Curator's Statement: 
Referring to himself as a ‘Bauhaus man’ Harper’s work, with its synthesis of Fine Art and Craft, was clearly influenced by the Bauhaus Art movement of the early 20th century. He is recognized as a force in modern design being the creative mind behind many of the iconic Herman Miller designs. His own art, however, has rarely been shown publicly before. 

My first visit to Irving Harper’s house was enchanting. With his charming manner, he greeted us in his sun-filled room where he sat surrounded by his extraordinary art works: paper sculptures on every surface, colorful masks and elaborate friezes adorning every wall. Using simple, inexpensive materials that were at hand - paper, card, colored paper clips, thread, tooth picks and bamboo filaments with Elmer’s glue and house paint, Harper made his art work at home, in his top floor workroom. Up there, he had free reign to create whatever he could imagine without the constraints of time or directives from the design studio. He created fanciful and elaborate works - some comprised of multitudes of minute paper elements; others with papers delicately suspended on threads, housed in bespoke plexiglass cases.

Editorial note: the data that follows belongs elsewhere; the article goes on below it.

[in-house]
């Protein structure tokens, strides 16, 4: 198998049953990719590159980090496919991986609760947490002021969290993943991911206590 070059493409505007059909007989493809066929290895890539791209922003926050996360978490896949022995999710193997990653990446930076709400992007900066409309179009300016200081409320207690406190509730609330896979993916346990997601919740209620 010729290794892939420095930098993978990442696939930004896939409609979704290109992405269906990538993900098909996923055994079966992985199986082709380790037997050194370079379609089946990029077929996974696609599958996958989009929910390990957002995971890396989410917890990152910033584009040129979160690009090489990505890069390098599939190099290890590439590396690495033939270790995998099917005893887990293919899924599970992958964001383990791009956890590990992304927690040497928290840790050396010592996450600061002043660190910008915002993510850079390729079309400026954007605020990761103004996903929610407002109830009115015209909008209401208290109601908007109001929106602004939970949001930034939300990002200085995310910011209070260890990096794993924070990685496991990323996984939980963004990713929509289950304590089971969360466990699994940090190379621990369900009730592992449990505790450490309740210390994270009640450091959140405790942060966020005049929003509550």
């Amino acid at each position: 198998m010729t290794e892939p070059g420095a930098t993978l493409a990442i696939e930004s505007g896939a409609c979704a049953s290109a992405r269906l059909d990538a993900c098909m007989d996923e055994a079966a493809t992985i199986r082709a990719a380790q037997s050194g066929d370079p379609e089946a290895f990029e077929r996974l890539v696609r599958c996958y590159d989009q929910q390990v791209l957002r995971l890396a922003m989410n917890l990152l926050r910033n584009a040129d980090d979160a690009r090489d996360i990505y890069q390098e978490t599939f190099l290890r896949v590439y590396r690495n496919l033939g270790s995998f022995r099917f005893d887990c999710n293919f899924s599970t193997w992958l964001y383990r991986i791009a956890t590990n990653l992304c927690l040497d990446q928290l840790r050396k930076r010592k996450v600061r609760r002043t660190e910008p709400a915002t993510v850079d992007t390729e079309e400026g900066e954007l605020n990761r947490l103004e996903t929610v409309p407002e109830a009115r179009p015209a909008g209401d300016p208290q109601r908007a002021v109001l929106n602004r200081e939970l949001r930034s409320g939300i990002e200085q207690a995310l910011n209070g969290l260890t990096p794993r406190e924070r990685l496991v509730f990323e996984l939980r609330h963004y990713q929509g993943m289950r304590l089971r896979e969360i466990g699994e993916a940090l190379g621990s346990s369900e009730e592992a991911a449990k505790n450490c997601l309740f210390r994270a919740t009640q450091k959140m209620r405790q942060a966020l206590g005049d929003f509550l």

Harper’s work shows a wealth of diverse references and influences: from other mid-century artists such as Picasso, Matisse and Calder, art movements such as Surrealism, Cubism and Minimalism and various cultures such as Native American, African, Ancient Greek and Roman. Yet, surprisingly, this is a personal collection, created by Harper for Harper, never intended to be publicly shown or sold. 
My interaction with Harper led to re-introducing him to his works from the top floor of his house which he’d not seen for a long time and had forgotten. We urged him to share his fascinating collection with the community and he generously offered to loan The Rye Arts Center work for an exhibition. We are honored to use over seventy of Harper’s works to form the retrospective Irving Harper: A Mid-Century Mind At Play. 
We are excited to recreate much of the the ‘top floor’ of Harper’s home as an installation in the gallery to give the viewer the experience of his collection as it is displayed in his home.
Katharine Dufault, September 2014

New York Times Review

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